The foundational aspect of all Catholic Social Teaching (CST) is the calling to honor the dignity of all human life. Human life has an intrinsic value because the human person is made in the image and likeness of God (Genesis 1:27). This likeness to God includes the potential for eternal life well beyond the short physical lifespan which one walks upon the earth. The human body can do magnificent things. However, unlike an automobile or a dishwasher, human beings have value beyond any functional performance standards. In the wealthiest countries around the world, the lives of individuals suffering with mental illnesses are at risk due to the governmental legalization of assisted suicide and euthanasia.
Mental illness impedes a person’s ability to function well. The lives of individuals suffering with mental illnesses are devalued in societies that only value a human person’s ability to perform well. In American society today, the ability to perform well physically is highly esteemed. Professional football, basketball, and baseball players earn extremely high salaries which are indicative of the value a society places on such traits. In several states within the United States, assisted suicide is legal for individuals suffering with a terminal illness who can no longer physically perform well. Assisting a terminally ill person to end one’s life is commonly called “mercy killing.” At this time in medical science, mental illnesses are considered chronic illnesses to be managed. Some may even consider mental illnesses, especially clinical depression or schizophrenia, to be terminal illnesses. One can easily recognize that it is a very small step to move from mercifully killing a physically ill patient to mercifully killing a mentally ill patient.
Mental illness often involves extreme suffering for both the patient and the family. Currently, American society flees, rejects, or attempts to medicate away all human suffering. The current major crisis in the United States is the epidemic to opioid addiction. In 2017 the number of deaths resulting from drug overdoses has reached its highest rate in all of history. The number of children in foster care has doubled due to the explosion of opioid addicted parents in the past five years in the United States. Morally, American society firmly rejects suffering to such a degree that the death of young adults is at epidemic proportions. One could even go so far as to hypothesize that many young adults in the United States today might truly believe — if life is not pain free — then life is not worth living. This is also the rationalization behind legalized abortion. It is deemed socially acceptable in the United States to end the life of a child who is not “wanted” because an “unwanted” child will endure suffering. Pope John Paul II referred to this mindset as “the culture of death.”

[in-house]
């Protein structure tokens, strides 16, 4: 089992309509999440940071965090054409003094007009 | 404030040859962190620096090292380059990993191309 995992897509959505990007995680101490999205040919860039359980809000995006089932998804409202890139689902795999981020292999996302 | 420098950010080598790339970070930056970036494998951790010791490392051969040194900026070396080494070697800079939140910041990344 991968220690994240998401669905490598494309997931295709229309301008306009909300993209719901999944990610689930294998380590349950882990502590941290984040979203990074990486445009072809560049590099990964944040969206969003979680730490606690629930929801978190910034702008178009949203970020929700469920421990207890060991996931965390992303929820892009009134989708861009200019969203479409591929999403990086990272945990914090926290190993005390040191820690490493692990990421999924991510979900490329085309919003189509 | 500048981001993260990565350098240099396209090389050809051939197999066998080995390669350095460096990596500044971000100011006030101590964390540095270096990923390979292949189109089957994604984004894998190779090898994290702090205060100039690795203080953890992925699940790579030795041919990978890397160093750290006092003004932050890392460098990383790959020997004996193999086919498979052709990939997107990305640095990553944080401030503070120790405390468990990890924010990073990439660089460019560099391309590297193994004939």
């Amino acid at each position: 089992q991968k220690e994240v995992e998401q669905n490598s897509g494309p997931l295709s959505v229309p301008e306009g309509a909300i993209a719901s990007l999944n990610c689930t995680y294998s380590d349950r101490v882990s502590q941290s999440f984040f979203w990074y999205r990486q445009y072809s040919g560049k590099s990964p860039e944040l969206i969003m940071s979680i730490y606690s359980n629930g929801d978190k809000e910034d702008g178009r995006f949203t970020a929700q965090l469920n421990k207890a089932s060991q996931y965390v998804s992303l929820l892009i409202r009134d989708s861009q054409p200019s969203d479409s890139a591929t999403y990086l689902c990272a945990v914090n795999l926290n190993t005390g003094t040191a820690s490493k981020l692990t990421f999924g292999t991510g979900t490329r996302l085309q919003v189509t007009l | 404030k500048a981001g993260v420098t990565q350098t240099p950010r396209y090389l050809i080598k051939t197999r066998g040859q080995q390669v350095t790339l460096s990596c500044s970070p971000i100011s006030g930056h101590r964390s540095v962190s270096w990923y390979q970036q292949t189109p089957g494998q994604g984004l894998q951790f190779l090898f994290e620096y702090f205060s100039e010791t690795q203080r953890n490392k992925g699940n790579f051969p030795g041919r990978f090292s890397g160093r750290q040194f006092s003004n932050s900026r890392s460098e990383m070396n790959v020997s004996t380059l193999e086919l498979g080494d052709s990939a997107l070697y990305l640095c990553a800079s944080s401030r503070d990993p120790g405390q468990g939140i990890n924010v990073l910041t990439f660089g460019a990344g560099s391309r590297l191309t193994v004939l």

Catholic teachings promise the faithful that God the Father, who is the Creator of all things, will provide all of His children the grace to endure any suffering and through this suffering one will be united to the divine life of Jesus Christ. Since Adam and Eve sinned in the Garden of Eden, sin, suffering, and sickness have always been a part of the human condition. The objective to living a mentally stable life is not to reject suffering but rather to find the beauty in life despite the presence of suffering. The objective to living a holy life is not to escape all painful life experiences in order to experience a blissful nirvana but rather to allow the suffering inherent in one’s life to transform one’s soul into the pearl of great price.